Sonic the Hedgehog

In a bid to compete with the popularity of Nintendo’s Super Mario Bros., The early nineties saw Sega introduce a new hero for their latest console, the Sega Mega Drive. Whilst it was still a platform game with a recurring antagonist, it was different enough so as not to be accused of copying Mario’s format. In 1991, Sonic burst onto the scene and has maintained a place in the hearts of retrogamers everywhere.

Copyright © Sega

Sonic the Hedgehog is a side-scrolling platform game developed by Sonic Team and published by Sega. It was released on the Sega Megadrive in 1991, spawning one of the most successful videogame franchises of all time. This review is based on the Mega Drive version.

Sonic is a blue hedgehog who has the ability to run at incredible speeds. This speed, and ability to attack enemies by curling into a ball, allowing his spikes to damage his enemies, is put to use when the evil Dr. Robotnik arrives in Sonic’s homeland. He proceeds to steal the Chaos Emeralds (which have the ability to warp time and space), and captures the local wildlife, transforming them into evil robotic animals. Sonic must navigate through six zones, evading Robotnik’s minions, collecting rings (they act as health), and attempt to steal back the Chaos Emeralds which are found via special stages.

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We bought our Sega Megadrive for Christmas 1991, and Sonic came with the package. I have very fond memories of this game and have spent many an hour playing through it (it only takes about 25 minutes to complete). Its an easy game to play but still challenging when trying to attain all Chaos Emeralds, and the game appeals to all ages of gamer.

This game really was revolutionary for its time, and still holds up well today. The sprites are beautifully illustrated and coloured, and are all unique. The music is very recognisable and even when I hear it now, I can recite every note. There are two endings depending on if you manage to collect all the Chaos Emeralds which adds a little replay value, and the high speed at which Sonic can achieve makes for exciting gameplay.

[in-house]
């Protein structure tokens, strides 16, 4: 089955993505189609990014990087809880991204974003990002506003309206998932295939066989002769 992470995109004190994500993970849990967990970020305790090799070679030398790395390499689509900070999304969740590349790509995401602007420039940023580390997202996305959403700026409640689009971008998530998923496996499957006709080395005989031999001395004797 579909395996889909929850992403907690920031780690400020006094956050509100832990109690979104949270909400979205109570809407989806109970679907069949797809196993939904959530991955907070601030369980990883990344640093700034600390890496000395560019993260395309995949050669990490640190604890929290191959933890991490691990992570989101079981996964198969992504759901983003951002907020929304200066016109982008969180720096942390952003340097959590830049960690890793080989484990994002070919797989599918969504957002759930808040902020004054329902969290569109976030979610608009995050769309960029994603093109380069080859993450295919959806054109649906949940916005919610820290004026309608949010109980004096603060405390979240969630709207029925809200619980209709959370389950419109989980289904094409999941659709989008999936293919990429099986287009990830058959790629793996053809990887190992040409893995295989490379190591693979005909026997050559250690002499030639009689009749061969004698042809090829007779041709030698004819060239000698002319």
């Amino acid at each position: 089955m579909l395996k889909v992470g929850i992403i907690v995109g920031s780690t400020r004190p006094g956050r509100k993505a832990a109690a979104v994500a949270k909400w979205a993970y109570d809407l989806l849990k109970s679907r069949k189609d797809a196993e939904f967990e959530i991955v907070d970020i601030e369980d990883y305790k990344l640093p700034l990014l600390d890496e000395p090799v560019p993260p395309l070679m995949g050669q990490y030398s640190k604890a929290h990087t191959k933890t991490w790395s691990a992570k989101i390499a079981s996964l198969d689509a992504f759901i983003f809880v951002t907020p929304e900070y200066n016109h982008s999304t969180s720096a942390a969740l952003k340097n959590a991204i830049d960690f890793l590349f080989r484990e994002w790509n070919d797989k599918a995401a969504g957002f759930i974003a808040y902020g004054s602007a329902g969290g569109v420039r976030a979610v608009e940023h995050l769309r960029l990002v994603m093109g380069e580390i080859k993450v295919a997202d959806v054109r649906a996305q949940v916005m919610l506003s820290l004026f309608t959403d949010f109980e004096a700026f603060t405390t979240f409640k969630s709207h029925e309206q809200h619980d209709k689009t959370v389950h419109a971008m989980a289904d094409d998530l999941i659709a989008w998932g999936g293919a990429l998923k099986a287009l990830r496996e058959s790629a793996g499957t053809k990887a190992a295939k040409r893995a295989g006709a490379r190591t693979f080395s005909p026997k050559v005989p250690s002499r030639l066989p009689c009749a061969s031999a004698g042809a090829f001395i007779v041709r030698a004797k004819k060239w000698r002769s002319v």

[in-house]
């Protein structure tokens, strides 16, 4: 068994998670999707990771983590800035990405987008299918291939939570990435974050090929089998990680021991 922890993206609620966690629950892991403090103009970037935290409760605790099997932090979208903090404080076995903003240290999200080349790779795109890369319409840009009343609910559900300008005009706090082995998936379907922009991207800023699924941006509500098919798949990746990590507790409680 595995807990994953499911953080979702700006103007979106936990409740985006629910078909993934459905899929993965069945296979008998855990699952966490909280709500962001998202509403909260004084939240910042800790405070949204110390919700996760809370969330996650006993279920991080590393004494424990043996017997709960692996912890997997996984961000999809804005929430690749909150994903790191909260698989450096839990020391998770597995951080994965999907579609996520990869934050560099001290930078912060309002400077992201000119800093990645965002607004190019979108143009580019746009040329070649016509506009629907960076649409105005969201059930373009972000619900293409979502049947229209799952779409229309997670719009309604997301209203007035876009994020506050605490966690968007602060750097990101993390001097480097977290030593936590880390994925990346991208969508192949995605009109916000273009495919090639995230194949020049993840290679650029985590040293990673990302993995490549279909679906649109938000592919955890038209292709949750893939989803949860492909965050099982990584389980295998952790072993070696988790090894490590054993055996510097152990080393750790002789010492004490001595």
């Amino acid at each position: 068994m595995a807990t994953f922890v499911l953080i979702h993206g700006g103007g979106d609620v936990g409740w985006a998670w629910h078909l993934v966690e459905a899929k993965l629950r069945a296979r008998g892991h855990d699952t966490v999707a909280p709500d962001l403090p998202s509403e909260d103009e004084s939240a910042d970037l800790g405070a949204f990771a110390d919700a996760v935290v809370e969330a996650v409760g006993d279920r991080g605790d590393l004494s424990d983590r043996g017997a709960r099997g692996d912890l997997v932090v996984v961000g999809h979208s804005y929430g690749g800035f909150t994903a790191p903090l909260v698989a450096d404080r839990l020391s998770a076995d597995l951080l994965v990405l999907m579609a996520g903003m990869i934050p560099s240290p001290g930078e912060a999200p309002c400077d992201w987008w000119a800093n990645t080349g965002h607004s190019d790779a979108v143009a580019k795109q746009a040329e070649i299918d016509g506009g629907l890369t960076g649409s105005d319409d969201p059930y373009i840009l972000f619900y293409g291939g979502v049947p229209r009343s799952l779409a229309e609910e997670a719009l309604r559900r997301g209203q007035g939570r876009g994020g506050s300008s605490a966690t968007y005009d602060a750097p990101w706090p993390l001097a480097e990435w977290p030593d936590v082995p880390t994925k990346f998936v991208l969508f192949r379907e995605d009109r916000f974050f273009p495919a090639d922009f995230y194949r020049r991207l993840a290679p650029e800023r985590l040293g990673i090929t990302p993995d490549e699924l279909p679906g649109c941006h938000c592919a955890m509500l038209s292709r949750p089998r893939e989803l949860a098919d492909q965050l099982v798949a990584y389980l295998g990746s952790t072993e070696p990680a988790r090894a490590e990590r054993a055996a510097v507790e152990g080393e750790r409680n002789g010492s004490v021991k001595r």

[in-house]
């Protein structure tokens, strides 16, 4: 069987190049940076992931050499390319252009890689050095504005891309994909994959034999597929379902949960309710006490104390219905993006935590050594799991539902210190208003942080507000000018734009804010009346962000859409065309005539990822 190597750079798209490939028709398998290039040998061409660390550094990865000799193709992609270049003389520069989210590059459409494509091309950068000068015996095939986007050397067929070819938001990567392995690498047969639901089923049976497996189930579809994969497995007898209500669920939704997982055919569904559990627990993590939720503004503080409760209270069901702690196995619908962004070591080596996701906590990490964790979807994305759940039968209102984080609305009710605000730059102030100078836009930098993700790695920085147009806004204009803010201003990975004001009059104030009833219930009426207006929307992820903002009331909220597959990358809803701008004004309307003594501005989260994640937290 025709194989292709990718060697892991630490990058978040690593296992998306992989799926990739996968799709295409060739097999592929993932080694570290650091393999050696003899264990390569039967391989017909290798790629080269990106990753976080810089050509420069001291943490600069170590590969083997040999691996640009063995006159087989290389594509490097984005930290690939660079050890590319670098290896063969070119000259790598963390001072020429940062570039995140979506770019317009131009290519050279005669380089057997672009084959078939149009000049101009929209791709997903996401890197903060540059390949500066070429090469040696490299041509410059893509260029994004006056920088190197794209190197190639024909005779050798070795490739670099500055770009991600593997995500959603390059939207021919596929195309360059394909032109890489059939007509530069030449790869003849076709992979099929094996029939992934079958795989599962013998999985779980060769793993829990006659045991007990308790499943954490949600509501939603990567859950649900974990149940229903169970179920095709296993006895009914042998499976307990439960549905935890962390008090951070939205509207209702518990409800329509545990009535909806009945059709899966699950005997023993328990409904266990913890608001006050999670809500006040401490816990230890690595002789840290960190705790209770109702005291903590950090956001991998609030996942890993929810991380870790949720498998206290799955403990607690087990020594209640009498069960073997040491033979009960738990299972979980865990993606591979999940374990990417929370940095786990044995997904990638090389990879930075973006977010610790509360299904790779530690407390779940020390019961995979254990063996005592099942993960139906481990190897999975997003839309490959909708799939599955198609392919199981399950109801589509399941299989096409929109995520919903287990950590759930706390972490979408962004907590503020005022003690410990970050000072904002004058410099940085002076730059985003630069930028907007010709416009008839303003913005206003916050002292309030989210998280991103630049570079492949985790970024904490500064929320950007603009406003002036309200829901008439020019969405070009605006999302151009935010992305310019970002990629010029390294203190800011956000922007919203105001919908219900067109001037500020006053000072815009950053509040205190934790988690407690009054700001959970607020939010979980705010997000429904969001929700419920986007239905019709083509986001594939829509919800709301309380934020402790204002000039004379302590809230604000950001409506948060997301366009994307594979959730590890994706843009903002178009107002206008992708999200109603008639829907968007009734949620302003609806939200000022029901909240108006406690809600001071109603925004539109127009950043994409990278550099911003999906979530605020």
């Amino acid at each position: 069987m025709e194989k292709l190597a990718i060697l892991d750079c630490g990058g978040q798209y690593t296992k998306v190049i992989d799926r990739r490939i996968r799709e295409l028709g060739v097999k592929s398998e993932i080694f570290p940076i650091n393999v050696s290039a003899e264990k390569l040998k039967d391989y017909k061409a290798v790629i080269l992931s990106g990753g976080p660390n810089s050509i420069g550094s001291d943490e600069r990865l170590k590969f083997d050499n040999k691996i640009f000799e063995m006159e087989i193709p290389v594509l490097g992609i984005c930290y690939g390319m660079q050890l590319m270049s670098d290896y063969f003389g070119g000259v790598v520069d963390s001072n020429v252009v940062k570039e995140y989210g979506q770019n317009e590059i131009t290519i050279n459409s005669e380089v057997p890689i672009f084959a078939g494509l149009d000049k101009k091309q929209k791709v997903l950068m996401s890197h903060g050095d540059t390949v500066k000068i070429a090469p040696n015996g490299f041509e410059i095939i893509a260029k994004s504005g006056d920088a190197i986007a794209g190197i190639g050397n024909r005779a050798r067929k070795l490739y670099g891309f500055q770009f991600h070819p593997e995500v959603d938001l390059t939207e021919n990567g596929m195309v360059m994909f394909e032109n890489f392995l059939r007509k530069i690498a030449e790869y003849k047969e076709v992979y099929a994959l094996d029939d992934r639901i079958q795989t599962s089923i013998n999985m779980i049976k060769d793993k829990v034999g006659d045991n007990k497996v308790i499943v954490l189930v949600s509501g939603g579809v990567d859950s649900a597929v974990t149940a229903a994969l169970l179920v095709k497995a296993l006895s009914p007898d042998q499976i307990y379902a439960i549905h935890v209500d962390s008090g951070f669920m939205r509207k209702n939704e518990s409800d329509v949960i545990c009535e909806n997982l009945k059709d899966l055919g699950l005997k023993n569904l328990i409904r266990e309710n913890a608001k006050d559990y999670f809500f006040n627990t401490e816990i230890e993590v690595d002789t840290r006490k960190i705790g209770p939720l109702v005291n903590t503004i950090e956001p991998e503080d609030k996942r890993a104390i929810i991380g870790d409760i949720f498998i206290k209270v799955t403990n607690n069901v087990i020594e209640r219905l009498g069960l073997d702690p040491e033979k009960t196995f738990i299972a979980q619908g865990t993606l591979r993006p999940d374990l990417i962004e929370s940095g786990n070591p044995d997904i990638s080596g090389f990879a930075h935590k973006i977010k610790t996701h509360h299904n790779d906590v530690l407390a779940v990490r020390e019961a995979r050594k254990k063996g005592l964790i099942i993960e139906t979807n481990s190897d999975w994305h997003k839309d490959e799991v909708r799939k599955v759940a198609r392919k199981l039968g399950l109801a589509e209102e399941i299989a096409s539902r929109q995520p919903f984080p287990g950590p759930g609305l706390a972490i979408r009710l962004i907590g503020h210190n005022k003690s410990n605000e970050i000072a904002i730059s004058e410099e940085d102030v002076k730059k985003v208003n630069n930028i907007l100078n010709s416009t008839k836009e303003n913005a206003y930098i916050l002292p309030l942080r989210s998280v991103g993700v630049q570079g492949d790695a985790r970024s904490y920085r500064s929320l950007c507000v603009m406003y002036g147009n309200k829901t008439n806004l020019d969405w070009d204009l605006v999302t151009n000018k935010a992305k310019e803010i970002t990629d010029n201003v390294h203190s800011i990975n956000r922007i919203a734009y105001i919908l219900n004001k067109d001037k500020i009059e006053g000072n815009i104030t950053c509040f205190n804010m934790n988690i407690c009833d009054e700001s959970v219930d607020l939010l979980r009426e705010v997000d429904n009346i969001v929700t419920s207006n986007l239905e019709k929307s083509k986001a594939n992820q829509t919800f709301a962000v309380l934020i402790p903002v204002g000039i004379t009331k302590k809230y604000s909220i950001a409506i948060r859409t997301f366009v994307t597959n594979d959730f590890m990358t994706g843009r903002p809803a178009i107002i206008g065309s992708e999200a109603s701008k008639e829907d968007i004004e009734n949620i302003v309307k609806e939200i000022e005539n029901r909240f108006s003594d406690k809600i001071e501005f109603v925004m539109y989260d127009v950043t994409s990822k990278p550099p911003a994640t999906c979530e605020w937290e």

Did I complete the game?

Over the years I have completed Sonic the Hedgehog many times without the use of cheats, and will no doubt re-visit the game in the future to make sure I still can.

What the critics said:

Mean Machines:Yep, it’s true – Sonic is really great! I can’t think of a Megadrive game with more spectacular graphics…”. Overall score 92%.[1]

Entertainment Weekly: “Dazzlingly fast yet never chaotic, consistently challenging but never impossible, Sonic the Hedgehog is quite simply one of the best video games I’ve ever played. A+.”[2]

Mean Machines Index: “Sega’s hyped-beyond belief character stars in a game inspired by Nintendo’s Mario platform game series. It’s very addictive with brilliant graphics and speed. However, the gameplay is frustrating at times and experienced gamers should have this one licked within days. Overall 90%[3]

Sega Power: “World famous and rightly so. This is almost certainly the game that has sold more Sega systems than anything else. It’s a bit easy and looks slightly dated now, but it’s still one of the best games around. Overall 5/5”.[4]


Overall Game of the Year – Golden Joystick Awards

Game of the Year – Electronic Gaming Monthly

My verdict:A revolutionary riposte to Nintendo’s Mario franchise. Every gamer should play this game as a rite of passage.”


What are your memories of Sonic the Hedgehog? I would love to hear your thoughts, and don’t for get to follow and subscribe so that you don’t miss my latest reviews! You can also find me on Facebook.

[1] ‘Review: Mega Drive – Sonic the Hedgehog’. Mean Machines. (July 1991). Issue 10:42-44. ( Accessed 10th December 2019).

[2] Strauss, B., (August 1991). ‘Review: Mega Drive – Sonic the Hedgehog’. Entertainment Weekly. ( Accessed 10th December 2019).

[3] ‘Review Index: Mega Drive – Sonic the Hedgehog’. Mean Machines. (October 1992). Issue 1:140. ( Accessed 16th February 2020).

[4] ‘The Hard Line – Review: Mega Drive – Sonic the Hedgehog’. Sega Power. (September 1993). Issue 46:98. ( Accessed 17th February 2020).